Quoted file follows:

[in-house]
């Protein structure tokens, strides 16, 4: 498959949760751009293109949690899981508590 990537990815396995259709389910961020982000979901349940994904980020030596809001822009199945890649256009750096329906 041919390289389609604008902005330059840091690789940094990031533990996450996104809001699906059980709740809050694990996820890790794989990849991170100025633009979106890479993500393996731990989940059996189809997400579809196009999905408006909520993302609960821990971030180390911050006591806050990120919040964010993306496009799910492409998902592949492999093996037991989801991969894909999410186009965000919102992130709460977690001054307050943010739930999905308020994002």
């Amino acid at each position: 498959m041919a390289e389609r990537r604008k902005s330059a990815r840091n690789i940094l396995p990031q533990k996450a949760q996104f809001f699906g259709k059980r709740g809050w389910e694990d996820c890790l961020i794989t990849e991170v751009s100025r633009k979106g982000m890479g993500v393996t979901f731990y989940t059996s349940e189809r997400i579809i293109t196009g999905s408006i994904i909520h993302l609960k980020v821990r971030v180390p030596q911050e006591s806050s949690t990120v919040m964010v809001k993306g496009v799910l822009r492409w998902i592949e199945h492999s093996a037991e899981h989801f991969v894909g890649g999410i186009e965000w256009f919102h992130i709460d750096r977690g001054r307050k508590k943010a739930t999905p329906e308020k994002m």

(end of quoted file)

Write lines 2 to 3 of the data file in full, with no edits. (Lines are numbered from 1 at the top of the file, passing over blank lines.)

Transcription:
């Protein structure tokens, strides 16, 4: 498959949760751009293109949690899981508590 990537990815396995259709389910961020982000979901349940994904980020030596809001822009199945890649256009750096329906 041919390289389609604008902005330059840091690789940094990031533990996450996104809001699906059980709740809050694990996820890790794989990849991170100025633009979106890479993500393996731990989940059996189809997400579809196009999905408006909520993302609960821990971030180390911050006591806050990120919040964010993306496009799910492409998902592949492999093996037991989801991969894909999410186009965000919102992130709460977690001054307050943010739930999905308020994002």
């Amino acid at each position: 498959m041919a390289e389609r990537r604008k902005s330059a990815r840091n690789i940094l396995p990031q533990k996450a949760q996104f809001f699906g259709k059980r709740g809050w389910e694990d996820c890790l961020i794989t990849e991170v751009s100025r633009k979106g982000m890479g993500v393996t979901f731990y989940t059996s349940e189809r997400i579809i293109t196009g999905s408006i994904i909520h993302l609960k980020v821990r971030v180390p030596q911050e006591s806050s949690t990120v919040m964010v809001k993306g496009v799910l822009r492409w998902i592949e199945h492999s093996a037991e899981h989801f991969v894909g890649g999410i186009e965000w256009f919102h992130i709460d750096r977690g001054r307050k508590k943010a739930t999905p329906e308020k994002m």